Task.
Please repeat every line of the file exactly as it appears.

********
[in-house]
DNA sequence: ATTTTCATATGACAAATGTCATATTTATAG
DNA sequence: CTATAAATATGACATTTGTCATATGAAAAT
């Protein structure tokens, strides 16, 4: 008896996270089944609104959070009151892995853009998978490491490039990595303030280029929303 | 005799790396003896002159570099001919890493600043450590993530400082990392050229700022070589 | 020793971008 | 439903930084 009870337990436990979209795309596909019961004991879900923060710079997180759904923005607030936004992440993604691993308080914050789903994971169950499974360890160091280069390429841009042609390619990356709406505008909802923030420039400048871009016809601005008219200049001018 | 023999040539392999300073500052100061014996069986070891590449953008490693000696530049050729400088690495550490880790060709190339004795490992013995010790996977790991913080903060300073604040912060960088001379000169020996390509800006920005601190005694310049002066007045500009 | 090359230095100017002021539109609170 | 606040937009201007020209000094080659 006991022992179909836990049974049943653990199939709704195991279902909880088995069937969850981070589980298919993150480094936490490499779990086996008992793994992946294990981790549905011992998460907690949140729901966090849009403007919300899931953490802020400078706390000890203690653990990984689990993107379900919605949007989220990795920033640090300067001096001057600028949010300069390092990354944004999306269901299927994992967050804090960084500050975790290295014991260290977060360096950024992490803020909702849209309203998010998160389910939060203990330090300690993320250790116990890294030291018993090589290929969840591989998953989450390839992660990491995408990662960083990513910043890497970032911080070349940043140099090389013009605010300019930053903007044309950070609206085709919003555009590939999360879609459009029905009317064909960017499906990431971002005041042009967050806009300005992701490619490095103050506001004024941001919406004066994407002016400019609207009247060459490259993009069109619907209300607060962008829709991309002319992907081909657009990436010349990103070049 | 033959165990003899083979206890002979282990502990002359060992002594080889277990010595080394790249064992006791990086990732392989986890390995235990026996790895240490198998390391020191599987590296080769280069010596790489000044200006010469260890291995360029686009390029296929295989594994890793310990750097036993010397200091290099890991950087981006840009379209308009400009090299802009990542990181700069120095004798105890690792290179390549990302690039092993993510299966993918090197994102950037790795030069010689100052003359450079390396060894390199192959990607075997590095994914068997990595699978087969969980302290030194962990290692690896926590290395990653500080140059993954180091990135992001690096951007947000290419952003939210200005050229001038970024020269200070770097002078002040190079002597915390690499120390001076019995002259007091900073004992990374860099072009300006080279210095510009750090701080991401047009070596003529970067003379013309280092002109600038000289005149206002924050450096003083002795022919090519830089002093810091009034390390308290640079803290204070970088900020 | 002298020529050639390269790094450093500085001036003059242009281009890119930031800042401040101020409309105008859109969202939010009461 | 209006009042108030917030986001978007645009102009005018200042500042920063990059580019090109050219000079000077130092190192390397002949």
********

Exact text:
[in-house]
DNA sequence: ATTTTCATATGACAAATGTCATATTTATAG
DNA sequence: CTATAAATATGACATTTGTCATATGAAAAT
């Protein structure tokens, strides 16, 4: 008896996270089944609104959070009151892995853009998978490491490039990595303030280029929303 | 005799790396003896002159570099001919890493600043450590993530400082990392050229700022070589 | 020793971008 | 439903930084 009870337990436990979209795309596909019961004991879900923060710079997180759904923005607030936004992440993604691993308080914050789903994971169950499974360890160091280069390429841009042609390619990356709406505008909802923030420039400048871009016809601005008219200049001018 | 023999040539392999300073500052100061014996069986070891590449953008490693000696530049050729400088690495550490880790060709190339004795490992013995010790996977790991913080903060300073604040912060960088001379000169020996390509800006920005601190005694310049002066007045500009 | 090359230095100017002021539109609170 | 606040937009201007020209000094080659 006991022992179909836990049974049943653990199939709704195991279902909880088995069937969850981070589980298919993150480094936490490499779990086996008992793994992946294990981790549905011992998460907690949140729901966090849009403007919300899931953490802020400078706390000890203690653990990984689990993107379900919605949007989220990795920033640090300067001096001057600028949010300069390092990354944004999306269901299927994992967050804090960084500050975790290295014991260290977060360096950024992490803020909702849209309203998010998160389910939060203990330090300690993320250790116990890294030291018993090589290929969840591989998953989450390839992660990491995408990662960083990513910043890497970032911080070349940043140099090389013009605010300019930053903007044309950070609206085709919003555009590939999360879609459009029905009317064909960017499906990431971002005041042009967050806009300005992701490619490095103050506001004024941001919406004066994407002016400019609207009247060459490259993009069109619907209300607060962008829709991309002319992907081909657009990436010349990103070049 | 033959165990003899083979206890002979282990502990002359060992002594080889277990010595080394790249064992006791990086990732392989986890390995235990026996790895240490198998390391020191599987590296080769280069010596790489000044200006010469260890291995360029686009390029296929295989594994890793310990750097036993010397200091290099890991950087981006840009379209308009400009090299802009990542990181700069120095004798105890690792290179390549990302690039092993993510299966993918090197994102950037790795030069010689100052003359450079390396060894390199192959990607075997590095994914068997990595699978087969969980302290030194962990290692690896926590290395990653500080140059993954180091990135992001690096951007947000290419952003939210200005050229001038970024020269200070770097002078002040190079002597915390690499120390001076019995002259007091900073004992990374860099072009300006080279210095510009750090701080991401047009070596003529970067003379013309280092002109600038000289005149206002924050450096003083002795022919090519830089002093810091009034390390308290640079803290204070970088900020 | 002298020529050639390269790094450093500085001036003059242009281009890119930031800042401040101020409309105008859109969202939010009461 | 209006009042108030917030986001978007645009102009005018200042500042920063990059580019090109050219000079000077130092190192390397002949």